People with multiple sclerosis (MS) are more likely to develop kidney or bladder stones than those without MS, a new study concludes.
The report, “Multiple sclerosis and nephrolithiasis: a matched-case comparative study,” appeared in the journal BJU International.
Stone disease is highly lethal in patients with spinal cord injury (SCI), a condition that, like MS, affects the nerves of the spinal cord. Previous studies have characterized stone formation in SCI patients, but not in MS patients, who also risk developing stone disease.
“The objective of this study was two-fold: (1) evaluate the stone composition as well as serum and urine biochemistries in patients with MS and (2) to examine whether mobility and bladder management strategies [required to control the bladder in patients with spinal cord damage] are risk factors in stone formation in patients with MS,” wrote the researchers, who are affiliated with the Cleveland Clinic and Ohio’s Case Western Reserve School of Medicine.
The team analyzed the medical records of 587 patients diagnosed with both MS and kidney stone disease between 2001 and 2016, as well as those of control individuals matched with age, gender and body mass index. Data included results of 24h urine biochemistry studies, stone compositions, blood analysis, medication, history of stone surgeries, mobility and method of bladder emptying.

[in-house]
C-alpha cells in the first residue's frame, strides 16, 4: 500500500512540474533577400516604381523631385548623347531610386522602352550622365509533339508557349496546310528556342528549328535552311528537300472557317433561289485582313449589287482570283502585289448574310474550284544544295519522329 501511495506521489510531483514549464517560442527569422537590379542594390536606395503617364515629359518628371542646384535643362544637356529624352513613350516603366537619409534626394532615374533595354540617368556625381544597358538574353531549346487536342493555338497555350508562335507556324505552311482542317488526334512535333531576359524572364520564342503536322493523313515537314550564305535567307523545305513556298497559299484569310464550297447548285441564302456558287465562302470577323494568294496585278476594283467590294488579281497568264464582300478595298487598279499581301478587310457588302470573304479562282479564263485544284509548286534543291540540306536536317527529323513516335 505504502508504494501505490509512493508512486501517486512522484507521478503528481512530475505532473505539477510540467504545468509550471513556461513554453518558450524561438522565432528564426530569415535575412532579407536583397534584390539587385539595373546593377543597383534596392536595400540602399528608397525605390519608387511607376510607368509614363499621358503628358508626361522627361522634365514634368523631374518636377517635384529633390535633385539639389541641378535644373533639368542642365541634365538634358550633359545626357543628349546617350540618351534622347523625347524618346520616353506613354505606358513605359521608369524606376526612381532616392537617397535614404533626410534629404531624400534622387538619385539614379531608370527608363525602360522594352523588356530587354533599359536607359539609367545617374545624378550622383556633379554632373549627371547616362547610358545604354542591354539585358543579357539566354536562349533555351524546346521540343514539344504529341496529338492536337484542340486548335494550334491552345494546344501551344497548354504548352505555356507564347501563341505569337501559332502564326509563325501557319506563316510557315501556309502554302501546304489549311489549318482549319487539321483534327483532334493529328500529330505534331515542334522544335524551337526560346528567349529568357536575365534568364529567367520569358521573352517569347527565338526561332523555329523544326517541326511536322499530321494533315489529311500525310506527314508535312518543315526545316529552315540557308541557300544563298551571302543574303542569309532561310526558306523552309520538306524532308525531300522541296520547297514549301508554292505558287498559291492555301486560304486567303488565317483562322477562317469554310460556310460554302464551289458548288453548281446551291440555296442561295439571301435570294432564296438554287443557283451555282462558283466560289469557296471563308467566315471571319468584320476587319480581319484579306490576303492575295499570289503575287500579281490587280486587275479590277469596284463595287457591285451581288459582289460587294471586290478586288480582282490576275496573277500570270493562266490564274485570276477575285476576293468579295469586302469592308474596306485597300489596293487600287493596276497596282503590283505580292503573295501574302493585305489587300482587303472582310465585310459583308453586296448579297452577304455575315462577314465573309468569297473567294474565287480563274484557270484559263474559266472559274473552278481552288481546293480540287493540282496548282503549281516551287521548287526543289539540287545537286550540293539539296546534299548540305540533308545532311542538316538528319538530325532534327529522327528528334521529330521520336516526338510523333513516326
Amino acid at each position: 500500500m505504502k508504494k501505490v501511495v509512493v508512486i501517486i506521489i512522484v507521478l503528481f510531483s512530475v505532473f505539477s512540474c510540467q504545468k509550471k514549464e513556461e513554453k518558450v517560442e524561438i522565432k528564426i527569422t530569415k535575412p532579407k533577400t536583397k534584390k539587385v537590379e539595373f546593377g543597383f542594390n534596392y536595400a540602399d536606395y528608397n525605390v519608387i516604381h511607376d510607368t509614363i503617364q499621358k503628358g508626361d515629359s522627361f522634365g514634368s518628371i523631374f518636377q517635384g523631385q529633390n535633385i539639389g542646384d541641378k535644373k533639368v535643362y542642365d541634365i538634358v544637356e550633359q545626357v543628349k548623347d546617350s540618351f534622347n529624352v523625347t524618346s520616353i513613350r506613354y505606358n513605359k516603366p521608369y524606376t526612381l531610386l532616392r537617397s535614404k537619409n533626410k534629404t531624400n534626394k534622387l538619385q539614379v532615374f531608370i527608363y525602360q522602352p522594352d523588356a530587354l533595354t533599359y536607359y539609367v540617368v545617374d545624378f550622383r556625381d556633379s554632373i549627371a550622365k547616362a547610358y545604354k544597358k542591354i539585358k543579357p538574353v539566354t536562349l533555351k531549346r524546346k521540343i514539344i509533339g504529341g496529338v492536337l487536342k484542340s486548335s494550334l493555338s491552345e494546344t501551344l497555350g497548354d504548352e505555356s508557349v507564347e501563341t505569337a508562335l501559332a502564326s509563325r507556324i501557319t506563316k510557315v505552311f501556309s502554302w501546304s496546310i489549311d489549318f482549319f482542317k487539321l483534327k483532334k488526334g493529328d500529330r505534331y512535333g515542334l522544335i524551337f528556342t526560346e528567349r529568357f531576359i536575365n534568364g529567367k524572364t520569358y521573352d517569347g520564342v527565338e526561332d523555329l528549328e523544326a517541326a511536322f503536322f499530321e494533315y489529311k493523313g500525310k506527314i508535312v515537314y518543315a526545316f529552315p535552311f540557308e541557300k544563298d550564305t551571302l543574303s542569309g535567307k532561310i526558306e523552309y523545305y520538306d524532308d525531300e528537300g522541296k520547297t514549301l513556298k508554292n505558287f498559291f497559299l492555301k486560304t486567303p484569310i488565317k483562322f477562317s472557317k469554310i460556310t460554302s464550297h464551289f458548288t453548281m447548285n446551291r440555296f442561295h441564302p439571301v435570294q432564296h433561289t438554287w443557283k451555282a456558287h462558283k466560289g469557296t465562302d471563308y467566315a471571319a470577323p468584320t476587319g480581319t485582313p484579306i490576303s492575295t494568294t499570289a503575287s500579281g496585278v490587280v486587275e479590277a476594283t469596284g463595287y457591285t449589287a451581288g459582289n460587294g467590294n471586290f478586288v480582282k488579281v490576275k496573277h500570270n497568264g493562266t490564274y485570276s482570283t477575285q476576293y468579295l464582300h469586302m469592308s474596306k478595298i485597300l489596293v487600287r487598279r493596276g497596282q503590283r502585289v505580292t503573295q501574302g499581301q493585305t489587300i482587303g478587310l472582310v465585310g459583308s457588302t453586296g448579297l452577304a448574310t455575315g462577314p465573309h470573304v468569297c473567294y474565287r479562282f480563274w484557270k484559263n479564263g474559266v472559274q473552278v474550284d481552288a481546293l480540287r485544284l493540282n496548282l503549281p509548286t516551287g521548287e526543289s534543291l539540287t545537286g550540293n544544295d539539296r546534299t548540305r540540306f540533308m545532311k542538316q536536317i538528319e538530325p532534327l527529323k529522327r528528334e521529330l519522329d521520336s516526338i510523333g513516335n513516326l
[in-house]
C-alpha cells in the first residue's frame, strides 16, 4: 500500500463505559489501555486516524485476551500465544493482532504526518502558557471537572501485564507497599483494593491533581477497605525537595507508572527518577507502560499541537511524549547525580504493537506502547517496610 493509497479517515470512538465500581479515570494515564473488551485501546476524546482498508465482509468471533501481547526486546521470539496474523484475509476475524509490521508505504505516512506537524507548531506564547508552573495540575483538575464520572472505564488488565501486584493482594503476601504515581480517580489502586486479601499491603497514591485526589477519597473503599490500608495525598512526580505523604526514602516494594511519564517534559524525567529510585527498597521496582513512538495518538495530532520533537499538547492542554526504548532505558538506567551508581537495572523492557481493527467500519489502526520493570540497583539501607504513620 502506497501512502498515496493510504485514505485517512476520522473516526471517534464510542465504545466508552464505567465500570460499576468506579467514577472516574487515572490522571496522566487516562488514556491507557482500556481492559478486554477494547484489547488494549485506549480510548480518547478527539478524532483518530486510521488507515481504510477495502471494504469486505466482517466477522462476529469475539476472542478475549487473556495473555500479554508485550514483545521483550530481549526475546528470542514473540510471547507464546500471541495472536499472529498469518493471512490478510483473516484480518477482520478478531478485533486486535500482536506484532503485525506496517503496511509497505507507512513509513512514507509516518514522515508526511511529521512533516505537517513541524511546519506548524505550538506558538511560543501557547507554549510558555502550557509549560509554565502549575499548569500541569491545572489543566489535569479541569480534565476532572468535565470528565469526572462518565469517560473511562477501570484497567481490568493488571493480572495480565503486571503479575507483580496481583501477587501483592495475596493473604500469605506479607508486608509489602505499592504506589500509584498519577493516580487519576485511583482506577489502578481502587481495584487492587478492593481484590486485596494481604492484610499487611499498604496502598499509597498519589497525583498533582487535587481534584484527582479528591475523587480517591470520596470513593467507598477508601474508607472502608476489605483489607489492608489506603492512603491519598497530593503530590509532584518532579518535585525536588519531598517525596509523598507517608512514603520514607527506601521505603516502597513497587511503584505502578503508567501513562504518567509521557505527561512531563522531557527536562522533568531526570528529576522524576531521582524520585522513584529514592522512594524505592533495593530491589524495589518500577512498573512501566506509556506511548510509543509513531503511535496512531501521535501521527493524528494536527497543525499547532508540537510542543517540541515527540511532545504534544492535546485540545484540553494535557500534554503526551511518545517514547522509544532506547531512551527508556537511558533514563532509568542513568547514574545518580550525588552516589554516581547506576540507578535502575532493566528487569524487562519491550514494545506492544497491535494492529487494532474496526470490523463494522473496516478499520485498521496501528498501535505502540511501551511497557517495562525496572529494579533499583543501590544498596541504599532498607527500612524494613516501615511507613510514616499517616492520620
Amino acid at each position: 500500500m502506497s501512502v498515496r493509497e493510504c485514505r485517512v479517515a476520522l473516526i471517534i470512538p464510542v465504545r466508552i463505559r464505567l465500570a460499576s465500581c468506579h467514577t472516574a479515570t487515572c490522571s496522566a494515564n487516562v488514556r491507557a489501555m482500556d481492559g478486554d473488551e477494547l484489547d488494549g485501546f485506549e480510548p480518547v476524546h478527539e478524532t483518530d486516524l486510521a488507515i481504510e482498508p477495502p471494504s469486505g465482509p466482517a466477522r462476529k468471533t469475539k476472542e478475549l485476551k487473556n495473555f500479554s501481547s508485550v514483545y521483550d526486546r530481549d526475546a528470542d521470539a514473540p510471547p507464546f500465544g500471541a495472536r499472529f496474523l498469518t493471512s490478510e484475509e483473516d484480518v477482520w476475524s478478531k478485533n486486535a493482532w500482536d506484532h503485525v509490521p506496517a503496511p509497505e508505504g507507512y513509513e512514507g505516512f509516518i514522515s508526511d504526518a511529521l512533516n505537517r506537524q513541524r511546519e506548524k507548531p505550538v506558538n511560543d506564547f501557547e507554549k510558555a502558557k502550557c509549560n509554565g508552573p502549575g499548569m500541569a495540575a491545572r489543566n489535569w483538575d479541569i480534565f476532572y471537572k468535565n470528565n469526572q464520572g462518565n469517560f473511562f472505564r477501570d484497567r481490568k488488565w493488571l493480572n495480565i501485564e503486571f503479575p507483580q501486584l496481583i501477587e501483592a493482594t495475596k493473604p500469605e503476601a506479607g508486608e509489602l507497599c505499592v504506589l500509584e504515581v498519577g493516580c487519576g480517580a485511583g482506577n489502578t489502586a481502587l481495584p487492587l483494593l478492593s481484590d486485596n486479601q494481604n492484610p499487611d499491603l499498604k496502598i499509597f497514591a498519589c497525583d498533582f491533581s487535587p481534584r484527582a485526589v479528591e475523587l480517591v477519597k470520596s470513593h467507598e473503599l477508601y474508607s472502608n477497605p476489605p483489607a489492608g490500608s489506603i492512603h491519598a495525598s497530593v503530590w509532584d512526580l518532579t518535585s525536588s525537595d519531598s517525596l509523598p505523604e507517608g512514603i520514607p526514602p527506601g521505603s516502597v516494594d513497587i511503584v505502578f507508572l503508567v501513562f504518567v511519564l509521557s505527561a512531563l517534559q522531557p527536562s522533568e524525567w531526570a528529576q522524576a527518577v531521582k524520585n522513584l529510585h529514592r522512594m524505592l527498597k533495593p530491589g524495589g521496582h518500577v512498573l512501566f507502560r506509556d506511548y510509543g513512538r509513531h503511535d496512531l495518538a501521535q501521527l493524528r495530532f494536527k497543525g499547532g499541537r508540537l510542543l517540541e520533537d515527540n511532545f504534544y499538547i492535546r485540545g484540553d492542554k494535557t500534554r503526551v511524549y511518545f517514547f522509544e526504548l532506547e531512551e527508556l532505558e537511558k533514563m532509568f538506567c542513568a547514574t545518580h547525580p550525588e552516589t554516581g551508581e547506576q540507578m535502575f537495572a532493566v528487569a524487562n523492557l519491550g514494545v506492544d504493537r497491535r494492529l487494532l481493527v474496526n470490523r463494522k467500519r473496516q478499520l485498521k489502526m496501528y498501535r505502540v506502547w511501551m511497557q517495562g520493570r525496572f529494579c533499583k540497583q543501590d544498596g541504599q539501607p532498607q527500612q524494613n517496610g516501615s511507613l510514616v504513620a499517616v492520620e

Analyses of stone composition showed that, compared to control individuals, MS patients were significantly more likely to have calcium phosphate stones (42% versus 15%) and struvite stones (8% versus 3%), and less likely to have calcium oxalate monohydrate stones (39% versus 64%).
Compared to control individuals, MS patients were also more likely to have had surgery to remove kidney stones or percutaneous nephrolithotomy (PCNL 25% versus 12%) or a cystolithopaxy (crushing or fragmentation of a bladder stone, 16% versus 3%).
Of the original group of patients, 61 had completed a 24h urinary stone panel. Results showed no differences between groups in urinary parameters, including urinary pH, volume, creatinine, calcium, citrate, oxalate, sodium and uric acid.
Importantly, the method for bladder emptying was associated with stone disease. Those using intermittent straight catheterization (ISC, insertion and removal of a catheter several times a day to eliminate urine) were 3.5 times more likely to get stone disease, and those who used an indwelling catheter (which collects urine into a drainage bag) were nearly 10 times more likely to develop stone disease.
Researchers found no association between mobility level and stone disease.
“Similar to findings seen in patients with spinal cord injuries, patients with MS have a high incidence of calcium phosphate stones and struvite stones when compared with matched controls,” researchers wrote. “Additionally, they were more likely to undergo PCNL. The method of bladder management appears to be a risk factor in the development of stone disease. These findings suggest the importance of prompt treatment of urinary tract infections in this population and delay the use of ISC, suprapubic tube or an indwelling Foley [catheter], when possible.”